Reviews, News and Commentary

ATC’s Heartbreak Choir: smart dialogue, engaging entertainment and classy acting

Reviewed by John Daly-Peoples

Image: Andi Crown

The Heartbreak Choir

By Aidan Fennessy

Auckland Theatre Company

ASB Waterfront Theatre

Until March 5

Reviewed by John Daly-Peoples

Directed by Lara Macgregor with a fine sense of pacing and drama, the entire action of The Heartbreak Choir is set in a Country Fire Association hall in an Australian country town. It looks as though it’s the 1950’s complete with old Zip water heater, clunky old piano and a wonky wall heater But the Australian and the Australian Aboriginal flags on either side of the stage tell us the play is set today.

Here five women and one man of varying ages and backgrounds get together to share food, give updates about  their lives and to rehearse for  a future concert.

It’s a small breakaway group from the larger one which rehearses at the local Catholic Church. They are led by choirmaster Barbara (Alison Quigan) and feature a range of voices and personalities. There’s the loudmouthed Mack (Kate Louise Elliott) and her seemingly shy daughter Savannah (Esmay August), the pregnant Zimbabwean Anesu (Munashe Tapfuya), a doctor waiting for her certification to come through, the rich focussed and aggressive Totty (Jodie Dorday) and the local policeman Peter (David Fane).

Quigan as choirmaster Barbara hold the play together linking the various aspects of the choir and their lives together. She is an astute actor within the group as well as providing some brief cameos at the beginning of each act with her opening few minutes of the play a fine silent comic display.

It’s a delightful feel good play about people connecting within small communities and the choir becomes something of a metaphor for wider aspects of human interactions.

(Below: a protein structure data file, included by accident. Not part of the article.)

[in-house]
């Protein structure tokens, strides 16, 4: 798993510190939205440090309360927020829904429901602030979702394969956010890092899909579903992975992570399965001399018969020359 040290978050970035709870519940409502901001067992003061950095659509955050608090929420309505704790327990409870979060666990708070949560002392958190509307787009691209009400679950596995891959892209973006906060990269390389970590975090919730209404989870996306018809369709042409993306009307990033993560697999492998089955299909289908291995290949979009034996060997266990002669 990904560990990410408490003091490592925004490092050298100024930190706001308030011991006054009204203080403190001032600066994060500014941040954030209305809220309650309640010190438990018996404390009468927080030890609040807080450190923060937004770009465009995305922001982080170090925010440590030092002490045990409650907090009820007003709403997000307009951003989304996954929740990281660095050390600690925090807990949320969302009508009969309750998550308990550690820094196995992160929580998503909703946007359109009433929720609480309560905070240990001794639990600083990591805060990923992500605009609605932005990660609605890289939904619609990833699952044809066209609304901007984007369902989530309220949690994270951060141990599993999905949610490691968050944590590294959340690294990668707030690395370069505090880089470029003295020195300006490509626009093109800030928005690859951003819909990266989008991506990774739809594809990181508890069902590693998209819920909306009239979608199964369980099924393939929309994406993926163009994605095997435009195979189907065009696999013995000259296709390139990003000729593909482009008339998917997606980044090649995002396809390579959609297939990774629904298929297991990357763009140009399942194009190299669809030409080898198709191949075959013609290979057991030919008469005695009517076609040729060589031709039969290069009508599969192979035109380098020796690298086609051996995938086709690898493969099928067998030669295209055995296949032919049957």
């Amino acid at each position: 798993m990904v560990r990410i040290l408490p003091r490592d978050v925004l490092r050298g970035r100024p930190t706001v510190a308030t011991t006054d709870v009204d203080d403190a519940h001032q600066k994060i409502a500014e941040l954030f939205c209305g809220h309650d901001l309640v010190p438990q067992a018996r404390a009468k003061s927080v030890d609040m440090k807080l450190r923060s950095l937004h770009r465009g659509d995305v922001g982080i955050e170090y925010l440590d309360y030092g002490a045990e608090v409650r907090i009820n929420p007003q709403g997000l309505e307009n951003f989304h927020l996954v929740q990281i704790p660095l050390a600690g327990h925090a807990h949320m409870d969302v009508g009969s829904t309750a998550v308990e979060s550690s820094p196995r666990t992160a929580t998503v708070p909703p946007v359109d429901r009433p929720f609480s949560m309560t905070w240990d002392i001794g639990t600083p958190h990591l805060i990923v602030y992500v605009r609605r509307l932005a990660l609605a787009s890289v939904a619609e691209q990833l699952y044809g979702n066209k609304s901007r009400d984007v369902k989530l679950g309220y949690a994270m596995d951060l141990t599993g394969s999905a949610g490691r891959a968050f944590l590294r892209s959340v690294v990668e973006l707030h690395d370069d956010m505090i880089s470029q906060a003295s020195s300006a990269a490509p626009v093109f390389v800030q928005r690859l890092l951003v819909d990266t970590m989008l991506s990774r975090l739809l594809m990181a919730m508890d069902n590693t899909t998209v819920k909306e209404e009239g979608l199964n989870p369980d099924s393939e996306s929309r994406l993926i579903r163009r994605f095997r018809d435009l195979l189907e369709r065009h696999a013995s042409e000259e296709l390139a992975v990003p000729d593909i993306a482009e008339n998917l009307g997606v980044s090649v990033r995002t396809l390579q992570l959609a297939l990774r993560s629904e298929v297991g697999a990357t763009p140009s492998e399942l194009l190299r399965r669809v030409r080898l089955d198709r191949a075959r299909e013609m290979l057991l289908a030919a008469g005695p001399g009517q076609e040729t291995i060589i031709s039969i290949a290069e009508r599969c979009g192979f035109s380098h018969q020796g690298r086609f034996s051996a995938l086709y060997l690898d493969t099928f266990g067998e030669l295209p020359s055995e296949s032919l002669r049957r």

There are many brilliant songs / vignettes particularly a Zimbabwean song complete with elaborate African dance moves which initially challenge the flat footed Peter

Interval comes and that feel good feeling seemed to beguile the audience (and this reviewer), looking forward to the possible tiff with the old (Catholic) choir and a sing-off between the two groups.

But no. There has been a unspoken secret about one of the former choir members who has committed suicide and the issues around moral pacifity and religious hypocrisy loom large.

Because of this much of the second part of the play has a darker undertone but it does end with some glorious music.

The company interact brilliantly, moving from their speaking roles to those as choristers with a dance-like quality which is a pleasure to observe. While they make valiant attempts at Australian accents the play feels very much like a portrait of a rural New Zealand settlement filled with people we all know dealing with issues we all face. It’s a play which offers smart dialogue, engaging entertainment and classy acting.

By johndpart

Arts reviewer for thirty years with the National Business Review

Leave a Reply

Fill in your details below or click an icon to log in: Logo

You are commenting using your account. Log Out /  Change )

Twitter picture

You are commenting using your Twitter account. Log Out /  Change )

Facebook photo

You are commenting using your Facebook account. Log Out /  Change )

Connecting to %s